Every text has an author and a reader.
The author—you—tells a story. Whether it’s a business pitch or a blog post, a piece of fiction or a strictly academic text. However, there’s also a person on the other side of the screen, the person who reads the words once they’re published—the reader.
When writing, you should always keep the reader in the back of your mind.
Does the idea of a wider audience sound absolutely intimidating? Think of one person. Imagine you’re talking to someone you know well. Instead of telling your story to an unknown audience, imagine what you’d tell your best friend.
Don’t worry about what the rest of the world thinks—simply explain your ideas the way you’d describe them to a good friend.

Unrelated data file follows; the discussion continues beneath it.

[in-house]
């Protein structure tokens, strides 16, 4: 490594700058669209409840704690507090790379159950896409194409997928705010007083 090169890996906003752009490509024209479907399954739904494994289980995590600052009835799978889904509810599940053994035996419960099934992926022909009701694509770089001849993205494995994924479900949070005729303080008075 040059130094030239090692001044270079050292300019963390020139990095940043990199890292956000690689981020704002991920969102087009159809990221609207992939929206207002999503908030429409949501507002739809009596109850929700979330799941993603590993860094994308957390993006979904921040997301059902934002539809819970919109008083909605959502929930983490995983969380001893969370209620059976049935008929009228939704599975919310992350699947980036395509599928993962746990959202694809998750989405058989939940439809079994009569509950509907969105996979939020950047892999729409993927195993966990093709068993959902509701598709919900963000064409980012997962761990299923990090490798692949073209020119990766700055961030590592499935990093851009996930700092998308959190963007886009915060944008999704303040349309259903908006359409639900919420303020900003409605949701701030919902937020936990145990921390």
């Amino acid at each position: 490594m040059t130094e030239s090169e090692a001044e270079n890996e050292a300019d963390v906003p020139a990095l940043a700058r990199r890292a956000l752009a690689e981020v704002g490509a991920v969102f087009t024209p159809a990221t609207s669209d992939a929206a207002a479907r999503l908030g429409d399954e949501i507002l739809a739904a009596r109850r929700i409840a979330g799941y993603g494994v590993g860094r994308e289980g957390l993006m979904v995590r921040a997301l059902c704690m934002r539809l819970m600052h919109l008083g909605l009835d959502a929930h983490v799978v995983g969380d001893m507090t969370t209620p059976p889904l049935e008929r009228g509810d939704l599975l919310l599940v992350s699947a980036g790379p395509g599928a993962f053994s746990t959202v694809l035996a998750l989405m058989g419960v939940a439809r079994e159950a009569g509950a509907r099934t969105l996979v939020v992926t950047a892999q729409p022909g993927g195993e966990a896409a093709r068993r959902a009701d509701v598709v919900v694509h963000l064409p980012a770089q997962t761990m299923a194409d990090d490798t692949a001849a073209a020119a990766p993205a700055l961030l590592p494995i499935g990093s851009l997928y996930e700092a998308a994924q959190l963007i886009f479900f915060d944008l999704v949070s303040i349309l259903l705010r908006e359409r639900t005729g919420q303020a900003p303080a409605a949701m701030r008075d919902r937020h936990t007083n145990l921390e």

Would they understand the point you are trying to make or is your writing too convoluted? Have you actually gotten the point across, or would your friend demand further explanations? Your audience doesn’t know what’s going on in your head; they only have the access to what you’ve written down. Stay clear, stay on topic, and remember not to ramble.
How would you keep your friend engaged and entertained when talking? Since it’s someone you know well, you should know all the tricks to catching their attention and keeping them hooked on what you’re saying.
This also allows you to make the text more meaningful and less impersonal. So, the next time you sit down to write, instead of thinking of some vague faceless reader, write as if you were talking to a friend, and see what you’ll produce.
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